Media is loading


Drannen, Bob

Document Type

Oral History

Date of Interview



Bob Drannen was born 23 August 1926 in Duluth, Minnesota, but spent his childhood in Atkinson, Carlton County, Minnesota, where his father ran a small general store. After graduating from Barnum High School in 1944, Bob immediately enlisted in the US Marines Corps; he was sent to Parris Island, South Carolina, for Basic Training, then assigned to the regimental weapons company of the Third Marine Regiment, Third Marine Division. With this unit, Bob boarded a troopship and headed for the island of Guam, where preparations were under way for the forthcoming invasion of Iwo Jima. When the invasion began in February 1945, the Third Marine Division was held in reserve; several division units were later dispatched to the small island of Chichi Jima, almost three hundred miles north of Iwo Jima, where Japanese forces had a communications base. With several hundred other Marines, Bob remained here until June 1945, when he was returned to Guam to begin preparation for the invasion of Japan (scheduled for fall 1945). Bob was on Guam when the Pacific war ended in August 1945. While many military personnel were returning to the US and being discharged, Bob remained on Guam until October 1946. For some months Bob served as the personal driver for Admiral Chester Nimitz, then Chief of Naval Operations, but for most of the time there was little to do. Bob finally returned to the US in late 1946 and was discharged in December of that year. Once again a civilian, Bob used the GI Bill to earn an associate's degree from the University of Minnesota (1949). He subsequently worked in the sales division for Northwest Paper (later Potlatch, then Sappi), retiring in 1984 with thirty-four years of service.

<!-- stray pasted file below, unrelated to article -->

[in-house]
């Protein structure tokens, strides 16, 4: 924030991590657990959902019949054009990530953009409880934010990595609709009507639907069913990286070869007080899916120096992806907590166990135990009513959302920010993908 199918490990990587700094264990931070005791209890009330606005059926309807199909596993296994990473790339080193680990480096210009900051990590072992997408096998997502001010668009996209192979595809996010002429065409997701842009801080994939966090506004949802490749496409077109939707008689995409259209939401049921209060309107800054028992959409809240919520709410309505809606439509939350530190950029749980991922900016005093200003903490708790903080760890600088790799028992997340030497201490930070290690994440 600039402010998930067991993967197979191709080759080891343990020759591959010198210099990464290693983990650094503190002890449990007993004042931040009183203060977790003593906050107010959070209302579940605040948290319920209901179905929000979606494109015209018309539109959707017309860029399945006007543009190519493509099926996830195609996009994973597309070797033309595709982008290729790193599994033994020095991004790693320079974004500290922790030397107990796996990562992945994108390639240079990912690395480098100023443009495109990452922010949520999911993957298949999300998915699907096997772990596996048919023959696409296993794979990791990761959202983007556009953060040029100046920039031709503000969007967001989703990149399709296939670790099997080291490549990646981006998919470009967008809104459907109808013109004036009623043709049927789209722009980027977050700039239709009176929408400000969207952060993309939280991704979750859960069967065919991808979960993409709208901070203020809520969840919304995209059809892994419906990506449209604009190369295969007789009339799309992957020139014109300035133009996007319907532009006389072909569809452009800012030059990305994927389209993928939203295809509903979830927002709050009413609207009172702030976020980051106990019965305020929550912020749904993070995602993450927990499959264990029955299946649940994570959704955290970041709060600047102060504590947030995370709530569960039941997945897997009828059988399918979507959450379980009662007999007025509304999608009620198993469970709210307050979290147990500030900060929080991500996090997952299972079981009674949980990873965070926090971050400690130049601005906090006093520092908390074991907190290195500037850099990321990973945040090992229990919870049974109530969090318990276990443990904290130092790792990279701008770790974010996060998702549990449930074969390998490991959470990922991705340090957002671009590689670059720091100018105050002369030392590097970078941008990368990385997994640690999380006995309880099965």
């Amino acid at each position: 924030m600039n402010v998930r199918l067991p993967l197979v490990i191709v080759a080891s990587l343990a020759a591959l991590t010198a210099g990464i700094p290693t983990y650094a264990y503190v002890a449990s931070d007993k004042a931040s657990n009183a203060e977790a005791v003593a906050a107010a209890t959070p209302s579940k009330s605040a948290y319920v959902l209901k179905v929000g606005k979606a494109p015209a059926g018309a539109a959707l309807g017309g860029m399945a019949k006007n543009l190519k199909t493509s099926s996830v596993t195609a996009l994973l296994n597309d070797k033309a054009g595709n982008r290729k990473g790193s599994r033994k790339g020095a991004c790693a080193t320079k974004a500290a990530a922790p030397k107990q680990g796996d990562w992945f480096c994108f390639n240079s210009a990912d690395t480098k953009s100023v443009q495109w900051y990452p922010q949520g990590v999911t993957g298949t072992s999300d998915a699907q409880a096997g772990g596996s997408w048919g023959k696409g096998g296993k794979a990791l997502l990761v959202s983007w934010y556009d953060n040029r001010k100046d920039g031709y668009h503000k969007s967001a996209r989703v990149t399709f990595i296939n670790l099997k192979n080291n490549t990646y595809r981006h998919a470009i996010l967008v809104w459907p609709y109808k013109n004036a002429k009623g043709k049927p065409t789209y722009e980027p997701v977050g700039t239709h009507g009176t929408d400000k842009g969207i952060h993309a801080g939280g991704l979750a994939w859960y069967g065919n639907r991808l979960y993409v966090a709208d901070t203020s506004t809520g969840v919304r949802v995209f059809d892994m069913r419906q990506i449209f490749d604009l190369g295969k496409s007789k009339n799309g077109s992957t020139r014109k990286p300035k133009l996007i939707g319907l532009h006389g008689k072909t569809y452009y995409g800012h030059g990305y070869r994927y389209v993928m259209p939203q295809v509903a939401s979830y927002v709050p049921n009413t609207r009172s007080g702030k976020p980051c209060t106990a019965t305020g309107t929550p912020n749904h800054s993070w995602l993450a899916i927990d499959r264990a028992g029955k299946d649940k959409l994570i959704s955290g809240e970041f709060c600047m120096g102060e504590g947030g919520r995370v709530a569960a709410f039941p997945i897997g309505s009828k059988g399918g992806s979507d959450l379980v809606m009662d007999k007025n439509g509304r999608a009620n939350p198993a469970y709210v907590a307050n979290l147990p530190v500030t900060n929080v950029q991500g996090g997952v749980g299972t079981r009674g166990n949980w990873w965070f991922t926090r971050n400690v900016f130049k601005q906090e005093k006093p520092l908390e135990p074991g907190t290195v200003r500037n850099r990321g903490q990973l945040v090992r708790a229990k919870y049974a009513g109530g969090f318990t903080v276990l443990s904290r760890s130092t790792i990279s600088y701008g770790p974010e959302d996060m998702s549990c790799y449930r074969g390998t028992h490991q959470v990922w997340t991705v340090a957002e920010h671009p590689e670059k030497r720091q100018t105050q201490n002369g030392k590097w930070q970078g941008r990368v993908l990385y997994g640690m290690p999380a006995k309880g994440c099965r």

All rights reserved. No part of this work may be reproduced without the written permission of Concordia University Library or Thomas Saylor, Department of History, Concordia University, St. Paul.

Bob Drannen - Transcript.pdf (712 kB)
PDF Transcript of Interview with Bob Drannen